Driving in France
Read our guide to diving in France, we've put together a list of the do's and don't to help make your trip as seamless as possible.
If you’re planning to drive to France for your holiday, it’s essential you make sure you have all the correct documentation for your car, as well as a number of compulsory items of equipment stipulated by the French highway authorities. Driving regulations differ between Great Britain and France, and there are severe and strictly enforced penalties for all road traffic infringements. We recommend checking on an official site before you travel, such as www.theaa.com as some rules can change. Much of the equipment can be bought very easily, and is available in car accessory shops and usually on cross channel ferries. However, to be on the safe side, it’s advisable to buy everything in advance. You should also check your motor insurance covers you for driving abroad. It is worth noting that if you are hiring a car when driving abroad that they may not carry all the compulsory equipment, so you should check with the rental company beforehand.
A check list of compulsory equipment
- Original registration documentation
- Motor vehicle insurance (third party compulsory)
- GB sticker (unless your number plate includes the GB euro symbol)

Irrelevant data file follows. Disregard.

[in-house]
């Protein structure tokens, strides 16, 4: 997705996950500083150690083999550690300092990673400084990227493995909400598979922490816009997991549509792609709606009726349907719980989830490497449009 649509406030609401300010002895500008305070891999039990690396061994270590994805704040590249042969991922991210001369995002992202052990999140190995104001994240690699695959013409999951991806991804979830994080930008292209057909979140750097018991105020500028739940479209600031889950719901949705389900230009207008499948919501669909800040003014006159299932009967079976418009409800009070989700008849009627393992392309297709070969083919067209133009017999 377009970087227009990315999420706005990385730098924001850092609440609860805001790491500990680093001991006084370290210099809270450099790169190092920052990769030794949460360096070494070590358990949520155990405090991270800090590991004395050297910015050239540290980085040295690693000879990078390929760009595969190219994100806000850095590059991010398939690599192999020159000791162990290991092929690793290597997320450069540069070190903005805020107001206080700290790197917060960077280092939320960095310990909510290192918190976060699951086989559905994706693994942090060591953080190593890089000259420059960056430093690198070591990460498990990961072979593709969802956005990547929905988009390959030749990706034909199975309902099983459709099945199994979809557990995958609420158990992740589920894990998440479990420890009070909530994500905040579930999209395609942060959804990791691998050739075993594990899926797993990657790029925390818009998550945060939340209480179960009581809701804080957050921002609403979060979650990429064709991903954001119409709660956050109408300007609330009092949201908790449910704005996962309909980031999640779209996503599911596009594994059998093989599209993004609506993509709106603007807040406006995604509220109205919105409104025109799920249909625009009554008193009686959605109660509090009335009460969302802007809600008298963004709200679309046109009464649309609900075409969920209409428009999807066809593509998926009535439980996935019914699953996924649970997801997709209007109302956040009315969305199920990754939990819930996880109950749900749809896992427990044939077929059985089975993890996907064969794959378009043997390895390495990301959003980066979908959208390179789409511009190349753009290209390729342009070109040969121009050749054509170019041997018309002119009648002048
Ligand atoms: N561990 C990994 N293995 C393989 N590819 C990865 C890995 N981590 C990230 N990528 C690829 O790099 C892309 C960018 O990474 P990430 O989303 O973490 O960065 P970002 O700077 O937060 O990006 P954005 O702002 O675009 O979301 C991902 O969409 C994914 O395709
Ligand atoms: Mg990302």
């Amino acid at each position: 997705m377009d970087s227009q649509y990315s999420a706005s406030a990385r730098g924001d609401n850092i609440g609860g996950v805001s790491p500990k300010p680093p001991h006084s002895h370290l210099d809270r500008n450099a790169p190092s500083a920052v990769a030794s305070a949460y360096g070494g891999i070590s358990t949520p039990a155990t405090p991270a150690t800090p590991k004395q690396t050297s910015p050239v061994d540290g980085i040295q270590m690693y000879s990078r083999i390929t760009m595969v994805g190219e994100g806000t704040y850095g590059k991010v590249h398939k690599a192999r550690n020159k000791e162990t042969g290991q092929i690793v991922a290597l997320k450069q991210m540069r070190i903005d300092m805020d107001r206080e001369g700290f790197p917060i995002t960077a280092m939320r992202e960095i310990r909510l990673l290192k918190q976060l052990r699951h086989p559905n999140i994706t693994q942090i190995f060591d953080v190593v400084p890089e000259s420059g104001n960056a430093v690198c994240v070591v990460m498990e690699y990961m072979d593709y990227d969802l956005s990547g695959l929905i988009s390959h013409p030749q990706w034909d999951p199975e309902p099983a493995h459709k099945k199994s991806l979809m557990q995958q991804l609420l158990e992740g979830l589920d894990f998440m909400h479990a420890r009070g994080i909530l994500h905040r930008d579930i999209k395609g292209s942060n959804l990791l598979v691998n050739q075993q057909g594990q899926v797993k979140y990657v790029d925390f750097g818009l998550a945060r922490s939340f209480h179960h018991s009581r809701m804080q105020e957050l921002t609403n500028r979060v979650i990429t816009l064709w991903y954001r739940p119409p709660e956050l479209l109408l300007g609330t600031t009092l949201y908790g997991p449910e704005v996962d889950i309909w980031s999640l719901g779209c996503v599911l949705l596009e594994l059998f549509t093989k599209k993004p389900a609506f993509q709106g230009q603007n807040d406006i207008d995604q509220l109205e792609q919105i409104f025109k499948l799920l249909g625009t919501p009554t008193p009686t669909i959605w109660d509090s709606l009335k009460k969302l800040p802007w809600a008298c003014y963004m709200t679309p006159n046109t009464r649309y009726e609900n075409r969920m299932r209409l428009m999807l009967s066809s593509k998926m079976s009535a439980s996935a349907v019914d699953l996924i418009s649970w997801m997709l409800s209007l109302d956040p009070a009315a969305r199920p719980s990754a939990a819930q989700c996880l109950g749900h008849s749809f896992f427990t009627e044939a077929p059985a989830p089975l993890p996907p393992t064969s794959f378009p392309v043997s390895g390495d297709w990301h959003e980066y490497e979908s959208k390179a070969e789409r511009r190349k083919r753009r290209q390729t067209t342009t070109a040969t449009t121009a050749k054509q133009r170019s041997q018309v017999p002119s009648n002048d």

- Warning triangle
- Reflective jacket (the French Government recommend you carry two)
- Headlight adjustments
- Snow chains (if driving in winter)
The French driving laws are very strict and the police can impose very heavy on the spot fines as well as confiscate your driving license. Speed limits are fixed according to the type of road and the weather. The standard legal limits which may be varied by signs are 31 mph (50 km/h) for built-up areas, 55 mph (90 km/h) for outside built-up areas, 68 mph (110 km/h) on urban motorways and dual carriageways separated by a central reservation and 80 mph (130 km/h) on motorways.
There are many unsigned fixed speed cameras along the French road network and French law prohibits drivers from carrying any device capable of detecting these or any other. You must disable any camera alert on your satnav or GPS system before you travel.
Should you break down, there are orange SOS free phones every 2km along every auto route. The European emergency number is 112 in case of an accident.
Péages (toll booths)
If you are travelling on the auto route network within France you will encounter toll stations. There is a pay per network toll where you take a ticket on entering a particular network then pay when you leave it, or a pay per section network, where the toll is calculated for each section you drive on and you pay regular amounts along the way. Cards and cash are accepted, and it’s useful to always have small change in your car. You may want to purchase a “Liber-t” tag before you travel, which is a device that attaches to your wind screen in front of the rear view mirror and works very much like an Oyster card. You can drive through the lane marked with the large orange t and the toll is automatically registered to your account. You receive a monthly invoice then the full amount leaves your account via direct debit. In our experience, this system makes driving through France quicker and much easier. For more information or to buy the tag, go to www.saneftolling.co.uk.